The Postal Service Reform Act of 2017 is a bill if enacted into law could have a catastrophic impact on our retirees and active members planning for retirement. During the House, Oversight and Government Reform hearings for H.R. 756 a $4 billion-dollar negative impact to Medicare was mentioned. This figure was not defined as an annual impact or longer period. Last year a high-level staffer for the House, Ways and Means Committee stated they could not support HR 5714, Postal Service Reform Act of 2016 because of the negative impact on Medicare. What makes this year’s version of the same bill any less a threat to Medicare? The basic premise is the same integrate postal retirees into Medicare. How can we as a union support a bill that is a direct attack on Medicare and offers very little in exchange? Make no mistake this bill is an attack on every American over the age of 65 without exception.
The national unions of the post office cannot sell this bill to their active rank and file members who still labor on the work room floor without consequence. What is it that makes this bill so attractive to the four postal unions they would concede a major benefit cut for their retirees? The National Retired Federal Employees Association (NARFE) has widely publicized the fact this bill will impact 76,000 retired postal workers $134 a month. One would believe this number would be $268 a month if the retiree has a living spouse. HR 756 moves postal retirees out of the FEHBP into a post office only risk pool. A smaller risk pool will cause higher health insurance premiums. Another point of financial concern is the detailed explanation of the Medicare Part D impact Tennessee State APWU President Kim Guy has written. One would be led to believe this bill would not only increase health insurance premiums for postal retirees but for all federal retirees.
As late as October of 2016 the National Association of Letter Carriers (NALC) stated legislation such as this would cost 80,000 letter carrier jobs. What calculated plan could be coming that would be worth risking 80,000 jobs when there is such a shortage of letter carriers. This defies all sense of logic. How will this affect their current contract negotiations? Will that impact the other three unions ability to negotiate in the future? This is a major concession and one union members deserve answers why unions are ready to concede jobs. I personally believe USPS lawyers and contract negotiators are salivating over such union positions.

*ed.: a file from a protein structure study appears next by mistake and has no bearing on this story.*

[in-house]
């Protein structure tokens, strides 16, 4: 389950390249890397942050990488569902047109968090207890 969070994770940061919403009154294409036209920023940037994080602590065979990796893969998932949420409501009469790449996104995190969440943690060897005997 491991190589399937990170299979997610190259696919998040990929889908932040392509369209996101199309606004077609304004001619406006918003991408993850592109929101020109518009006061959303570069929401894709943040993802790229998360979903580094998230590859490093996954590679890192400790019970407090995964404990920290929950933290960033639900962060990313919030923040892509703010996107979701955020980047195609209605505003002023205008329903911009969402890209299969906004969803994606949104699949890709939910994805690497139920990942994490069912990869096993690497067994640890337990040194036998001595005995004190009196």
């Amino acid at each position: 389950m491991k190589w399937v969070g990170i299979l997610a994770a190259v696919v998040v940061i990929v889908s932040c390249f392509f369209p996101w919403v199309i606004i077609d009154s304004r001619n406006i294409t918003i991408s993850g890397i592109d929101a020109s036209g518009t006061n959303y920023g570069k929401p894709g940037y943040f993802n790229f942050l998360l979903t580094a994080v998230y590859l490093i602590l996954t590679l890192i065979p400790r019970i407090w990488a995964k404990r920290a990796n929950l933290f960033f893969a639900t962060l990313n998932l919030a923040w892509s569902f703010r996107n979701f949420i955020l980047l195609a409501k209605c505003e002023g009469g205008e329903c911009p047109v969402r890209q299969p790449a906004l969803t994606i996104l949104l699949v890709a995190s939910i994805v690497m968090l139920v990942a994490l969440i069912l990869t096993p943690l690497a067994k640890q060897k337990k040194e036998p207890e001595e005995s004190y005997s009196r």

Last year when I was asked to speak to Rep. Rick Nolan’s office over HR 5714, Postal Reform Act of 2016 I stated my concerns over the changes to delivery. I presented the following scenario. You work hard and save your money your entire work life. Then you invest in the nicest home you personally can afford in the nicest subdivision in Northern Minnesota. One day while collecting your mail from a community cluster mail box you fall and break your hip. Congressman now imagine that is your mother, father, or loyal constituent who voted for you in the last election. Nothing has changed in HR 756, Postal Service Reform Act of 2017. It still phases out direct residential of mail. It also phases out 40% of direct delivery to business. This is 40% of businesses that will still see their friendly UPS or FedEx driver daily. From a customer service perspective, the post office cannot afford to lose that level of personal contact with business in America.
What many people do not understand is this bill does not end the prefunding of retiree healthcare benefits. It simply amortizes them over a longer period. H.R. 6407, Postal Accountability Enhancement Act of 2006 required the post office pre-fund retiree healthcare benefits decades in advance in a 10-year window. H.R. 756, Postal Reform Act of 2017 changes pre-funding window to a 40-year window with a loss of choice to postal retirees. So now there is widespread support for cutting benefits and keeping the same pre-funding burden on the post office. This will not change postal service’s financial viability. Under H.R. 6407 it was common place for the postal service to claim an annual $5 billion-dollar loss. This bill would give the post office the right to claim a $1.25 billion-dollar annual loss for 40 years, while mandating retirees to enroll in Medicare Part B.
GovTrac reports this bill only has a 23% chance of being enacted into law. This is up from 19% before moving out of the House, Oversight and Government Reform Committee. So, there is still time to fight H.R. 756, Postal Service Reform Act of 2017 before it gains major traction in Congress.
First Name: Jerry
Last Name: Stidman
Union/Local: APWU – Terre Haute Area Local #618